- Uninhabitable unit
Tenants who break a lease early may still be required to pay rent until they find a new tenant to take over. New Hampshire law does not obligate landlords to assist with the re-rental process.
Rent Increases & Related Fees in New Hampshire
- Rent control. New Hampshire law prohibits local jurisdiction from passing rent contour policies. As such, landlords are free to charge what they want in rental prices.
- Rental increases. Landlords are not limited in how much they raise rental prices but they must give at least 30 days’ notice before doing so.
- Rent-related fees. State laws do not put a cap on late fees but returned check fees are limited to the face value of the check plus processing fees as a penalty.
Housing Discrimination in New Hampshire
Protected groups. The Fair Housing Act prohibits discrimination in housing on the basis of race, color, religion, national origin, familial status, sex, and disability. These rules do not apply to owner-occupied homes or to homes operated by religious organizations. New Hampshire state law adds extra protections for tenants on the basis of age, marital status, or sexual orientation.
Discriminatory acts & penalties. The New Hampshire Commission for Human Rights handles housing discrimination complaints in the state. The following behaviors may be interpreted as discriminatory when directed at a member of a protected class:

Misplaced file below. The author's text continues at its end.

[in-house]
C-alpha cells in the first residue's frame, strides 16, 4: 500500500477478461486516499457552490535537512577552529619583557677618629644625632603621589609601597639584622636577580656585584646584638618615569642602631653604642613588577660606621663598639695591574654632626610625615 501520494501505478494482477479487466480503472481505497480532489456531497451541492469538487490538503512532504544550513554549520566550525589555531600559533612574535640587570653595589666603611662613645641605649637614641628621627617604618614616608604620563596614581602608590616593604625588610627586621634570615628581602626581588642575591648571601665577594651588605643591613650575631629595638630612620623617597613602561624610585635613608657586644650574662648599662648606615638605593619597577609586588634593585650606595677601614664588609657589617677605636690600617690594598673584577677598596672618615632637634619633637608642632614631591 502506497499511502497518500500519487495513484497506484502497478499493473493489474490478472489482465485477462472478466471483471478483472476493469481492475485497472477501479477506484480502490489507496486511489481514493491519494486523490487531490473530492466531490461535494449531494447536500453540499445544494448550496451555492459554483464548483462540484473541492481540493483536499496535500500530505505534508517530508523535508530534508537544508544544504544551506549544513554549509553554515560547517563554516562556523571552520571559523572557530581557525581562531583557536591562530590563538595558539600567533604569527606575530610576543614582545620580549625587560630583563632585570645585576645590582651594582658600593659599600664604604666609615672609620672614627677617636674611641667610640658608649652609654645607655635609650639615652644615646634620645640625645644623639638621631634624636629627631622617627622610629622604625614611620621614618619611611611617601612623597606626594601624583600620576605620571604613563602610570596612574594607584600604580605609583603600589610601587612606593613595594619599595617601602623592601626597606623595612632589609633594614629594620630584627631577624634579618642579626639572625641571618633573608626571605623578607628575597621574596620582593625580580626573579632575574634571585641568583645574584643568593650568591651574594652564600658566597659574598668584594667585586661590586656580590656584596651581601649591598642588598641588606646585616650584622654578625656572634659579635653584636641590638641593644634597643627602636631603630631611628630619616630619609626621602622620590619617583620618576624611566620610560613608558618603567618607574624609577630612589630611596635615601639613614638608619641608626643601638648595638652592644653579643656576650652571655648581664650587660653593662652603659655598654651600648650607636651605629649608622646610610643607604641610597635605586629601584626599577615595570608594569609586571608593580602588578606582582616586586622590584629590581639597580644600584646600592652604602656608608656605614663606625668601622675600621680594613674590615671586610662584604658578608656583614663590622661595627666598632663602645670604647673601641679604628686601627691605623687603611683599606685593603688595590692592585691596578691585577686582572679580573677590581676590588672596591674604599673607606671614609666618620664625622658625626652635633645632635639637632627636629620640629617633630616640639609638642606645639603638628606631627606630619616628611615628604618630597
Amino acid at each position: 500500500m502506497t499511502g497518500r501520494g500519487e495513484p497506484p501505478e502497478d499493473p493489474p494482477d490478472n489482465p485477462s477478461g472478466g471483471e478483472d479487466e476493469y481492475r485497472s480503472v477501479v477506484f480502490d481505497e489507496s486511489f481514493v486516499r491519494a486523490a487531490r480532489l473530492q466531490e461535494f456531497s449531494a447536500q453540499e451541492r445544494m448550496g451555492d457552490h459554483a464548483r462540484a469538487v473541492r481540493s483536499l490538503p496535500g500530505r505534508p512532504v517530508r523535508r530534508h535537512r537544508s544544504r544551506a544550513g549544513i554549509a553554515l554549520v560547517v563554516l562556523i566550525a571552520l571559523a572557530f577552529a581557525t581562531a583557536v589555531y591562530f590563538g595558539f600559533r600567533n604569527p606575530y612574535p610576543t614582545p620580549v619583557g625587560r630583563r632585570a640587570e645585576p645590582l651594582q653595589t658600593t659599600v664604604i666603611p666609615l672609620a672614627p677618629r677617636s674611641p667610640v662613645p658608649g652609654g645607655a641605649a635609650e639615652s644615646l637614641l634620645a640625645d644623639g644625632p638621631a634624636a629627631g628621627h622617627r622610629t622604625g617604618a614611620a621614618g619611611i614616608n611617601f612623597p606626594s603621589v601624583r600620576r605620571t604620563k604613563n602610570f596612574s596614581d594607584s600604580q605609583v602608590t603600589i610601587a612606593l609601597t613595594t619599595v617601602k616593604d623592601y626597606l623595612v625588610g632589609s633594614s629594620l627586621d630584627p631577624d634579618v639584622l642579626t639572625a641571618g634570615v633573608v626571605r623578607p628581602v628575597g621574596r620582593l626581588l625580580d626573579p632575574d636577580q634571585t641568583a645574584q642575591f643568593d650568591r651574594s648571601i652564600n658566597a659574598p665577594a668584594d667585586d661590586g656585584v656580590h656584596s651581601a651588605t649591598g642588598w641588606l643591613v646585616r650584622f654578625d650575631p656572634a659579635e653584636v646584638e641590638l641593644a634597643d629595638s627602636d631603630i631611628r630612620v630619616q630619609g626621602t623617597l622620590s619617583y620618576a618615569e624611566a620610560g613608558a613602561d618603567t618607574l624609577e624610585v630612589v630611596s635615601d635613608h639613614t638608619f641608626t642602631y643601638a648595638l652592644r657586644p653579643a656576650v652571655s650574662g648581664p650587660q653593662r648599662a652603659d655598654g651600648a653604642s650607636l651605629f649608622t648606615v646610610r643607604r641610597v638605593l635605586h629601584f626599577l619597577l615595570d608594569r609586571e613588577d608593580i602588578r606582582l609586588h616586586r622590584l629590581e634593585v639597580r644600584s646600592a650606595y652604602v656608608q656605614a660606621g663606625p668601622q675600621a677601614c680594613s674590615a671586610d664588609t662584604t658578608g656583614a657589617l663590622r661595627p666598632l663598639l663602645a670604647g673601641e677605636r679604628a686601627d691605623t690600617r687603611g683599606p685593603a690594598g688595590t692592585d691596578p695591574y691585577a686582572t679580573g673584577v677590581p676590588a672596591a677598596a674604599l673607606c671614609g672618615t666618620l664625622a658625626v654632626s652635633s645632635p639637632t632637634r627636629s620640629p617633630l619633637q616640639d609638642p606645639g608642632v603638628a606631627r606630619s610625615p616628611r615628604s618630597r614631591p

- Refusing to rent, sell, or negotiate housing
- Offering different terms, conditions, or privileges
- Falsely denying unit availability
- Advertisements that indicate a discriminatory preference
- Failing to make reasonable accommodations
- “Steering” tenants or other kinds of exclusionary zoning
Tenants who believe that they have been the victim of housing discrimination may file a complaint online. If the complaint is found justified, then the hearings will determine penalties on a case-by-case basis.
Additional Landlord Tenant Regulations in New Hampshire
Landlord Right to Entry in New Hampshire
New Hampshire landlords are required to provide “adequate” notice before entering a property but “adequate” is not defined by the law. As such, landlords and tenants may establish their own entry notifications policies in the lease agreement. Landlords are assumed to not need permission to enter in case of emergencies.
Small Claims Court in New Hampshire
New Hampshire small claims court will handle rent-related cases valued up to $7,500, though small claims court will not handle eviction cases. Written and oral contracts in New Hampshire have a 3-year statute of limitations.
Mandatory Disclosures in New Hampshire
New Hampshire landlords must give only one mandatory disclosure:
- Lead-based paint. Landlords that own properties built before 1978 must provide information about concentrations of lead paint.
Changing the Locks in New Hampshire
Landlords are prohibited from changing locks without the tenants permission and tenants can request a lock change if they are the victim of domestic abuse and the landlord must cover the cost of changing the locks.
Additional Resources for New Hampshire Renters
In addition, please check your local county and municipality for additional landlord tenant regulations. To learn more, please refer to the below digital resources.